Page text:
Welcome to Williamsburg in August. It’s hot. It’s muggy. You likely don’t have central air conditioning. And you thought college would be paradise away from home.
p. The truth is, it will. But I hate to be the one to tell you it likely won’t start out that way. You’ve been thrust into a very new situation, and over the next few days, you’ll be feeling out your new hallmates, participating in mixers with people whose names you won’t remember and learning all over again that underage drinking is bad.
p. By now you’ll have met those chipper upperclassmen in the bright yellow T-shirts commonly referred to as Orientation Aides. Get to know them, as they will likely be the first friends you make outside your hall. And don’t worry if you can’t remember the name of that kid you “met” playing Train Wreck or at CU at the UC. No one actually enjoys those activities during orientation, and it is my sneaking suspicion that they are really an attempt to facillitate bonding within your own hall as you commiserate about how stupid they are.
p. The key to making the most of your orientation experience is to open yourself up to meeting new people. It’s probably been at least four years since you encountered so many new faces, so don’t shut yourself off. Keep your dorm room door open to encourage visitors and take a stroll to the water fountain to see who is hanging around.
p. The point is to get to know the people on your hall, because they will create a base group of friends that will help make the transition to college significantly easier. Most people find themselves staying close with a good number of people from their freshman halls throughout their time at the College.
p. Conversely, as important as it is to become friendly with your new neighbors, it’s also good to avoid awkward situations. Of course, you’ll have to come to terms with the fact that you are unlikely to make it through a full semester, let alone the year, without embarrassing yourself. You’re bound to accidentally see a roommate naked, stumble in on a compromising situation or slip on some wet bricks in front of countless classmates — consider that a warning, by the way. But what you can try to avoid is alienating people on your hall. Disagreements are bound to happen, but don’t let them escalate to the point that you are going down the back stairs to avoid running into a certain person.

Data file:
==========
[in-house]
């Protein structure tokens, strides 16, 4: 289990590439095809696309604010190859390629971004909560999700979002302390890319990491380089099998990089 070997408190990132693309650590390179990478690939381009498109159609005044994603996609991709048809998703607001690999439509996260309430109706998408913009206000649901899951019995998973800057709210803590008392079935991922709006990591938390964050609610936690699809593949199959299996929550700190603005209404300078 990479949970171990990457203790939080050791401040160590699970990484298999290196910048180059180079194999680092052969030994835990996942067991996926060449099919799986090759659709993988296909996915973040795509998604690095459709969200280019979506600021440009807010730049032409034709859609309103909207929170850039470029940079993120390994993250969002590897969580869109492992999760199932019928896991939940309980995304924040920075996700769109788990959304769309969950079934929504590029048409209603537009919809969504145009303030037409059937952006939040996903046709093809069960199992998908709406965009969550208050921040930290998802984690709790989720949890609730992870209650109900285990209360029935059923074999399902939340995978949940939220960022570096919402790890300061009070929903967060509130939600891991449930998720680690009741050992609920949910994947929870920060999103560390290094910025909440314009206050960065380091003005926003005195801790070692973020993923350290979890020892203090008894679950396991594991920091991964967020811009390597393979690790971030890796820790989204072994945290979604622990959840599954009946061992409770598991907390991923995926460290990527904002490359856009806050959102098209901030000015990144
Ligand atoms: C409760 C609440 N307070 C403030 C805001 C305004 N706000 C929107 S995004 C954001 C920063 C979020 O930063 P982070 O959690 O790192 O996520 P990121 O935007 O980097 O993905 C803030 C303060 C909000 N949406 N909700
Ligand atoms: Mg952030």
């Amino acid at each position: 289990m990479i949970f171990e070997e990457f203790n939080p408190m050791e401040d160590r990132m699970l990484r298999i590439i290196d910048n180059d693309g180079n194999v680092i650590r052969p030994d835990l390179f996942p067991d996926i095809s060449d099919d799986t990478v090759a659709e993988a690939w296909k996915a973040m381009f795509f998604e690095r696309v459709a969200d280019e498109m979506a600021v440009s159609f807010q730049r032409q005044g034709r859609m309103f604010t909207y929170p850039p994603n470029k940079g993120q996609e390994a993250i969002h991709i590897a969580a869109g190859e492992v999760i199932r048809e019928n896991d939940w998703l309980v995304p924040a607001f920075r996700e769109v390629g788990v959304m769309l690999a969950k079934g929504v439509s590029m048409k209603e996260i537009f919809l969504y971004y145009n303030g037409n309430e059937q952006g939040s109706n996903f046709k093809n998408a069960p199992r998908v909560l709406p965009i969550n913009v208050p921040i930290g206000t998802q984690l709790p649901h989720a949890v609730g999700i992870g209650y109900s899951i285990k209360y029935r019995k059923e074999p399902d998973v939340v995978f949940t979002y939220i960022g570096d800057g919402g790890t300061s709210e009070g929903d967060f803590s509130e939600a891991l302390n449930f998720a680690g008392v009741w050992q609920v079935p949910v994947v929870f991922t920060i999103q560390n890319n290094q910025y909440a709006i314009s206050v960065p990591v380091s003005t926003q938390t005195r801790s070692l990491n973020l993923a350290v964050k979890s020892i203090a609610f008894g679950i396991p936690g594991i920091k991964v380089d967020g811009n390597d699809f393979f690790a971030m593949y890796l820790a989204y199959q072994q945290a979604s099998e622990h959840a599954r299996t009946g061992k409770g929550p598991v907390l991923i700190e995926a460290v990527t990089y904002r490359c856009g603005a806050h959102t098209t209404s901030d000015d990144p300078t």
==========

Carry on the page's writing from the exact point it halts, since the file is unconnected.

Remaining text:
p. Also, avoid hallcest. If you are unfamiliar, hallcest is a dorm phenomenon that occurs when two hallmates hook up, usually in an altered state of awareness (and haven’t you learned that underage drinking is bad?). These temporary hook-ups are tempting given the proximity of the partner and the fact that you probably already know the person. But these encounters are hard to live down when they don’t work out. Plus, they make things awkward for both the people directly involved as well as with others on the hall.
p. I promise that the Orientation period will pass, and that you will come to feel less like a tourist and more like a student at the College. You will make friends and college life will be everything it is made out to be. But until that time, keep this information in mind:
p. 1. Chanello’s Pizza is open until 3 a.m.
2. Wawa is always a good decision.
3. Be careful with the orientation adjective game. Embarrassing adjectives have a tendency to stick.
p. __Chase Johnson is a senior at the College.__